What would Wizards have to gain from such an idea? At the very most casual level, I believe that players would be much more invested in the story of the game. Currently, many players have no idea and don’t care about what’s going on in Magic lore. Casual players would invest time into building decks around colors or factions they care about in hopes of being involved in storyline event tournaments. More lore involved casual players would enter events at their local game stores and that means more money not only for the store but Wizards as well. New players would hear the buzz and excitement of these events and want to join, creating even more card purchases. Expert players would be tempted to create the best deck they could from a certain cardbase, not from all available cards. This would create a much more diverse tournament scene and a less toxic environment for newer players and casuals to enter.
Of course there will be those that have no interest in the lore, but why ruin what this game could be for the small minority that plays Magic professionally? Most of us enjoy the occasional win at our local game stores and kitchen tables. let’s make those games mean something for Magic’s future. Oh the potential for what the Battle of Zendikar could be! You would have the chance to fight for one side or another for the fate of the plane!
This should not be the response of Mark Rosewater to the result of who won between Phyrexia and Mirrodin. Your matches should matter more than they do. You as a player and consumer deserve this magical opportunity.
EDIT: I contacted Mark Rosewater in regards to this post via Twitter. He did respond to me and mentioned that the logistics of doing this was impossible since the set is done well before the player base sees it. The time between Fifth Dawn and Scars of Mirrodin was over five years. Rise of the Eldrazi was almost the same amount of time till the future Battle of Zendikar. The Ravnica Blocks were nearly six years apart. I feel this is ample time for the writers behind Magic: The Gathering to create story dependent on event and tournament feedback, especially in regard to only two possible outcomes such as Zendikar vs Eldrazi and especially if Wizards has no immediate interest to revisit the plane.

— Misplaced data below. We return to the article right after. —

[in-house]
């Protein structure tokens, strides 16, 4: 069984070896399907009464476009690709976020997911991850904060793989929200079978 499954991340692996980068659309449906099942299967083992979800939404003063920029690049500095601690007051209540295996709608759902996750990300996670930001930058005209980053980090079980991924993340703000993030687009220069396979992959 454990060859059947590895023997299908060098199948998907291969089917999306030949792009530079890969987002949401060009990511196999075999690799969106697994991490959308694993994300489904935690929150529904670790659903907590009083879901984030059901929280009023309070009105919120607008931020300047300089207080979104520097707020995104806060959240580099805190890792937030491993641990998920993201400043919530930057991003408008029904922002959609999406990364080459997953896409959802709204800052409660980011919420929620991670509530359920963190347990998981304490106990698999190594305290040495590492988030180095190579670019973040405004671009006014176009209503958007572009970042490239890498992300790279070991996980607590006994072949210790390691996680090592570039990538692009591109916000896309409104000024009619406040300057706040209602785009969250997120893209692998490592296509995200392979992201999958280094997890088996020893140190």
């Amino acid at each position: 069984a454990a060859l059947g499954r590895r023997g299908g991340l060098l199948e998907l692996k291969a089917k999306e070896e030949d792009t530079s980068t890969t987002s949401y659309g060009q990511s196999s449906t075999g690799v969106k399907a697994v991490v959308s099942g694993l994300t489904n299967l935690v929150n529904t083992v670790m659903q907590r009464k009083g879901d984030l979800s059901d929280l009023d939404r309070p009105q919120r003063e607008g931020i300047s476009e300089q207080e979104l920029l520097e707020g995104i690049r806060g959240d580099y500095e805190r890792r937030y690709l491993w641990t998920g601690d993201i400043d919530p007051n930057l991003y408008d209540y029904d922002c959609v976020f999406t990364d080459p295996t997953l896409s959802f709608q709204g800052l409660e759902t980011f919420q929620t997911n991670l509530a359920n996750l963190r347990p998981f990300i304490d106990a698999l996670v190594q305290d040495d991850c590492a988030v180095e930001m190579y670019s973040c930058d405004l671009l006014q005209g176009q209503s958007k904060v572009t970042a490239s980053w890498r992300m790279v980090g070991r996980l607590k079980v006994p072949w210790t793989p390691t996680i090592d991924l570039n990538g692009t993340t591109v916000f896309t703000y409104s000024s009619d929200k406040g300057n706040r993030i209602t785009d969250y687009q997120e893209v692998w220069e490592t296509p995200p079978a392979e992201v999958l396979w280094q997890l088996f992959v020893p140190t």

Mark Rosewater did also mention a valid point. Since a storyline for a future set would come in 5+ years, the payoff would perhaps be forgotten or disregarded by the player base. Five years is a long time between the sister sets and interest may wane. However, immediate storyline results such in the case of Legend of the Five Rings were planned well before the event began and players were a part of the ever changing story.
I still hope that this is something players could support and Wizards would change regardless of any amount of time between sets and kudos to Mark Rosewater for answering my questions.
Aiokii has hosted his own Magic: The Gathering campaigns with his gaming group with enjoyable success. Contact him at https://twitter.com/TheAiokii , Facebook https://www.facebook.com/thepaperchampionblog or post in the comments below. Check out http://www.reddit.com/r/budgetdecks/, for Magic: The Gathering on a budget discussion.